On July 5, 2022, the European Parliament approved the final text of the Digital Markets Act (DMA), by 588 votes to 11, marking the penultimate step before the DMA enters into force. The DMA now needs to be ratified by EU ministers, who will vote on July 18. The DMA is likely to enter the EU’s Official Journal in October, which means the behavioral rules will kick in early-to-mid 2024.
The DMA marks a paradigm shift in the regulation of digital markets, giving the European Commission unprecedented powers to regulate leading digital platforms and setting a global standard for other jurisdictions that are developing similar rules. The DMA targets platforms that operate as gatekeepers between businesses and users, hold an “entrenched and durable position”And operate a core platform service (CPS).
The Commission is now preparing to oversee the gatekeepers’ compliance with the DMA. Shortly after the European Parliament vote, Commissioner Thierry Bretton stated that the Commission has “started to gear the internal organization to this new role, including by shifting existing resources, and [they] also expect to ramp up recruitment next year and in 2024 to staff the dedicated DG CONNECT team with over 100 full time staff, combining both DSA and DMA – the DMA together with DG Competition”.
The DMA’s text agreed by the European Parliament and EU Member States included several notable additions and clarifications. Following the agreement between the European Parliament and EU Member States in late March, the text of the DMA was published on May 11. This text came with some significant late additions and clarifications:
- Web Browsers and Virtual Assistants are included as categories of CPSs.
- The rule against MFNs has been extended to cover both wide and narrow MFNs.
- The rule against gatekeepers requiring exclusive use of their ID and in-app payment systems now also prohibits gatekeepers from exclusively requiring a single web browser rendering engine on their OS.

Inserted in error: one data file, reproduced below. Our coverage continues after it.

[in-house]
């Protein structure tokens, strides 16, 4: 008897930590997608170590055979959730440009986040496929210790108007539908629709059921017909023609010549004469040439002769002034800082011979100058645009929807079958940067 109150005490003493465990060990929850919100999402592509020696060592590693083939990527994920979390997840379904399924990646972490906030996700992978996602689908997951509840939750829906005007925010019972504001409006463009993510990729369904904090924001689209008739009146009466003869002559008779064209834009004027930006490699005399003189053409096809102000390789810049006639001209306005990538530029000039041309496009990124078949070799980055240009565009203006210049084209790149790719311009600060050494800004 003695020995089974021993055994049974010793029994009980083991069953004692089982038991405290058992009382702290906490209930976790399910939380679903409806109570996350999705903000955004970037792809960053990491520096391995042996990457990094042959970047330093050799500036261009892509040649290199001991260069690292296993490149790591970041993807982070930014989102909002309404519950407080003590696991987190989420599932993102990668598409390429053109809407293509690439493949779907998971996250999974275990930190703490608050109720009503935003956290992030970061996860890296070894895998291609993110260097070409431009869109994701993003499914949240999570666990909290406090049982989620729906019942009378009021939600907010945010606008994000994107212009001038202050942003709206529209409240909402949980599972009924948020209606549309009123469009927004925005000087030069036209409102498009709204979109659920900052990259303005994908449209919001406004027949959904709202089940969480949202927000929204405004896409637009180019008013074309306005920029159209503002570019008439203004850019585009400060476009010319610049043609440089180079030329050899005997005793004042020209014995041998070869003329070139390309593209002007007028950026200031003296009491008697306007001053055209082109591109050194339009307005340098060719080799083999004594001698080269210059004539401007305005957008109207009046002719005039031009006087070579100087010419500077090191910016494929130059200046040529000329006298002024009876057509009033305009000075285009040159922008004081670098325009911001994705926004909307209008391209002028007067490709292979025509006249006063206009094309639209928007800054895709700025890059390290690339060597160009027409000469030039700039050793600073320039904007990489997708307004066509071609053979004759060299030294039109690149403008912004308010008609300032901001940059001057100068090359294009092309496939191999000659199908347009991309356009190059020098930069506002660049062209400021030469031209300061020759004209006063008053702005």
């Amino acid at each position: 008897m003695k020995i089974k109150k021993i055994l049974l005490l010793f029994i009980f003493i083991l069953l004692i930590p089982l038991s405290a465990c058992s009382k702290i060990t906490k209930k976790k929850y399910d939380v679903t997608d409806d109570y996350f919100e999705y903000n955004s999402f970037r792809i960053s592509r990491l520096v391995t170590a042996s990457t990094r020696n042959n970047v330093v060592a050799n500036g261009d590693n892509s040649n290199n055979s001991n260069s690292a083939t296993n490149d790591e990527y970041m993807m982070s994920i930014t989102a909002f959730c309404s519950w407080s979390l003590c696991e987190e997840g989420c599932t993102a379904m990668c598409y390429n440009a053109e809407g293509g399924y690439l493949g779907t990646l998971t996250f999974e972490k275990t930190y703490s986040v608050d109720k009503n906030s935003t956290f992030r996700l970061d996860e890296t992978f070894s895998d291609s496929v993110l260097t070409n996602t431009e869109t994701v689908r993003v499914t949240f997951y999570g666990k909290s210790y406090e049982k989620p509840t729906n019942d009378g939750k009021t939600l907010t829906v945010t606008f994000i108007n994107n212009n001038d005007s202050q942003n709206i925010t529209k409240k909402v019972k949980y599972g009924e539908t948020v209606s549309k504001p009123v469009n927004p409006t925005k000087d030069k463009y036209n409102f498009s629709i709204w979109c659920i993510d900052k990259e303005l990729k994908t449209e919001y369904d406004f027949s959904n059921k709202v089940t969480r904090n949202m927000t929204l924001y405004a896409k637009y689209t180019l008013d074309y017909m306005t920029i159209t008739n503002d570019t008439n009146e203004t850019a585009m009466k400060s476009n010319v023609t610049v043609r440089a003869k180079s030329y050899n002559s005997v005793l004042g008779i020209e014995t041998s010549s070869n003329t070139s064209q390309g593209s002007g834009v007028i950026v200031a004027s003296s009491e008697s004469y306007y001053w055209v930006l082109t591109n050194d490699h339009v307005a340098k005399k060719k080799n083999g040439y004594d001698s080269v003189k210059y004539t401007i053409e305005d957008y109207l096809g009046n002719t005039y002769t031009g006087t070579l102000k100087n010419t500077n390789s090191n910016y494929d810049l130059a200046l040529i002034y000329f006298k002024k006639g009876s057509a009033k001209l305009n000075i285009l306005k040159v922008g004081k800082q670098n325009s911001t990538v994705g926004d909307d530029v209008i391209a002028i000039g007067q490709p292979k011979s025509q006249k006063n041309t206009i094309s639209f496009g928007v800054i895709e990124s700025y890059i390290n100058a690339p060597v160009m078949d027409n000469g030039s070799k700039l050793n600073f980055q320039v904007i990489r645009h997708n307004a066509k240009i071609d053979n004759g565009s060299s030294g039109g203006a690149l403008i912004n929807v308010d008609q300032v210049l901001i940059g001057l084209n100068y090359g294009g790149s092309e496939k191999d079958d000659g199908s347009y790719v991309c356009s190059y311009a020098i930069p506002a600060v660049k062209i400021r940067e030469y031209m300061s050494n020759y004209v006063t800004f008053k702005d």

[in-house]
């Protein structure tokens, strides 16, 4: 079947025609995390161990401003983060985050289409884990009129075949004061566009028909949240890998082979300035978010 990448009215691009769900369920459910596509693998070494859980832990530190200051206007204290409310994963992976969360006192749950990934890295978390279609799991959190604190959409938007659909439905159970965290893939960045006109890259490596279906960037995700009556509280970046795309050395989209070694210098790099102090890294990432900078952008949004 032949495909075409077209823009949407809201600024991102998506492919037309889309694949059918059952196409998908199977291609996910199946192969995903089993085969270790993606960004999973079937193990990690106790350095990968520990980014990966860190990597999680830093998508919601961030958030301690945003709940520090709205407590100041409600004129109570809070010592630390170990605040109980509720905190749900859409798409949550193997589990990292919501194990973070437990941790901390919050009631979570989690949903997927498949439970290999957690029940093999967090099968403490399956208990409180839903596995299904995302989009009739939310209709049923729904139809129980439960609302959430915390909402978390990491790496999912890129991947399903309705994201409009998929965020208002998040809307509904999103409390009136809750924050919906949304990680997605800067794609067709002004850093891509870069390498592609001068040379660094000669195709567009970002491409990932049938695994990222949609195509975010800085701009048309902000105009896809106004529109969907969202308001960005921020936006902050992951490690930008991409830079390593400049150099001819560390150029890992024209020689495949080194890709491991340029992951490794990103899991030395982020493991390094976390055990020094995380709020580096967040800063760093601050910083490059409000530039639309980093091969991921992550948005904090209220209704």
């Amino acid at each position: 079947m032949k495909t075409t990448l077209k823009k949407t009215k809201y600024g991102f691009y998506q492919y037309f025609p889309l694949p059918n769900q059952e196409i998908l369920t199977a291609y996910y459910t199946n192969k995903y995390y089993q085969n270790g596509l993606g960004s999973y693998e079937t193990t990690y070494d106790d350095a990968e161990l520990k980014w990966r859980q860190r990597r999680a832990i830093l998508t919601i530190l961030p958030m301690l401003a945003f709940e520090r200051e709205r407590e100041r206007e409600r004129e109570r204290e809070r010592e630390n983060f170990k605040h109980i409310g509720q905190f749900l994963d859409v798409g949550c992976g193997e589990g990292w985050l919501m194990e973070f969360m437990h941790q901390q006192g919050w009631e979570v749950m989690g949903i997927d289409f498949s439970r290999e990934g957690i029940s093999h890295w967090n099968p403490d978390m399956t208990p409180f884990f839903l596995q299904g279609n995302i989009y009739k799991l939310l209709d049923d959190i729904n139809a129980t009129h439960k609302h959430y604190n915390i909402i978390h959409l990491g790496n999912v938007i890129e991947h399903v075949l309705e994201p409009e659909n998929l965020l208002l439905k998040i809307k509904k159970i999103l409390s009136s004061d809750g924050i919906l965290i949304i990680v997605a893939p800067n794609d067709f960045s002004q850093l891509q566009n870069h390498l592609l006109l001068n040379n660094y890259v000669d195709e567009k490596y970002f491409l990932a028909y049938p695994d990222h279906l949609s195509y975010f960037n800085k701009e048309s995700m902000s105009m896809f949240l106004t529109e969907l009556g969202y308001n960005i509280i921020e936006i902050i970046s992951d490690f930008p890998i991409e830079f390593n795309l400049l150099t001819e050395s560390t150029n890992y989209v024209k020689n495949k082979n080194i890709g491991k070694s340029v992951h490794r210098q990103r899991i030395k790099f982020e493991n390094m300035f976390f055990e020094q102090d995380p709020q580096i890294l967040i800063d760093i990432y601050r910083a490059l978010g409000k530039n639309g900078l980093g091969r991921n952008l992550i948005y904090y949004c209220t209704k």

- The rule against gatekeepers using businesses’ confidential data to compete against them has been extended also to cover confidential data collected by a service related to a CPS – and not just by the CPS itself.
- There is a new rule (Article 7, formerly Article 6 (a)) for messaging interoperability, which differs from the short Article 6 (1) (fa) originally proposed by the European Parliament. This new rule sets out a framework for messaging services designated as CPSs to provide varying degrees of interoperability in a staggered process that will take up to four years after the designation.
- The DMA now includes an Annex specifying guidelines on the methodology for identifying and calculating end users and business users for each CPS category, to see if services fall over the thresholds.
- There has been a general renumbering of the DMA’s articles.
The latest technical adjustments do not change the substance of the DMA’s rules. On June 27, the European Parliament and EU Member States agreed on a series of technical adjustments that mainly focus on closing a perceived loophole in the previous version of the DMA that did not provide for any fine if gatekeepers failed to set up a formal compliance function. . The Commission may now impose fines up to 1% of gatekeepers’ annual worldwide turnover where they intentionally or negligently.fail to introduce a compliance function in accordance with Article 28”.
Next steps: formal enactment and compliance. Now that the DMA has been adopted by the European Parliament, it will be ratified by EU Member States on July 18, and it is expected to be published in the EU’s Official Journal in October. The DMA will come into force 20 days after publication, but its substantive provisions will not apply until six months after publication.
The next step will be for gatekeepers to notify their in-scope CPSs and for those CPSs to be designated (which will likely take place around mid-2023). After designation, gatekeepers will have six more months to comply with the DMA’s behavioral rules. Considering this timeline, gatekeepers may only be legally obliged to comply with the new rules by early-to-mid 2024.
|Old Numbering||New Numbering||Summary|
|5 (a)||5 (2)||User consent for combining personal data. Prohibits gatekeepers from (i) processing personal data obtained from 3Ps using a CPS for advertising purposes, and from (ii) combining or cross-using personal data obtained by a CPS with data obtained by other relevant services and (iii) signing in users to Other 1P services in order to combine their personal data, absent express user consent or subject to the GDPR-based carve-outs, for instance, to protect users or to comply with other laws.|
|5 (b)||5 (3)||No MFNs. Requires online intermediation services (like app stores, marketplaces) to allow their business users to offer the same products to end users at different prices or conditions both on other platforms and their own websites.|
|5 (c)||5 (4)||No anti-steering provisions. Gatekeepers cannot restrict app developers from promoting offers to users and contracting with users outside the gatekeeper’s app store. Gatekeepers must allow users to access content, subscriptions, features and other items acquired without using the gatekeeper’s app store.|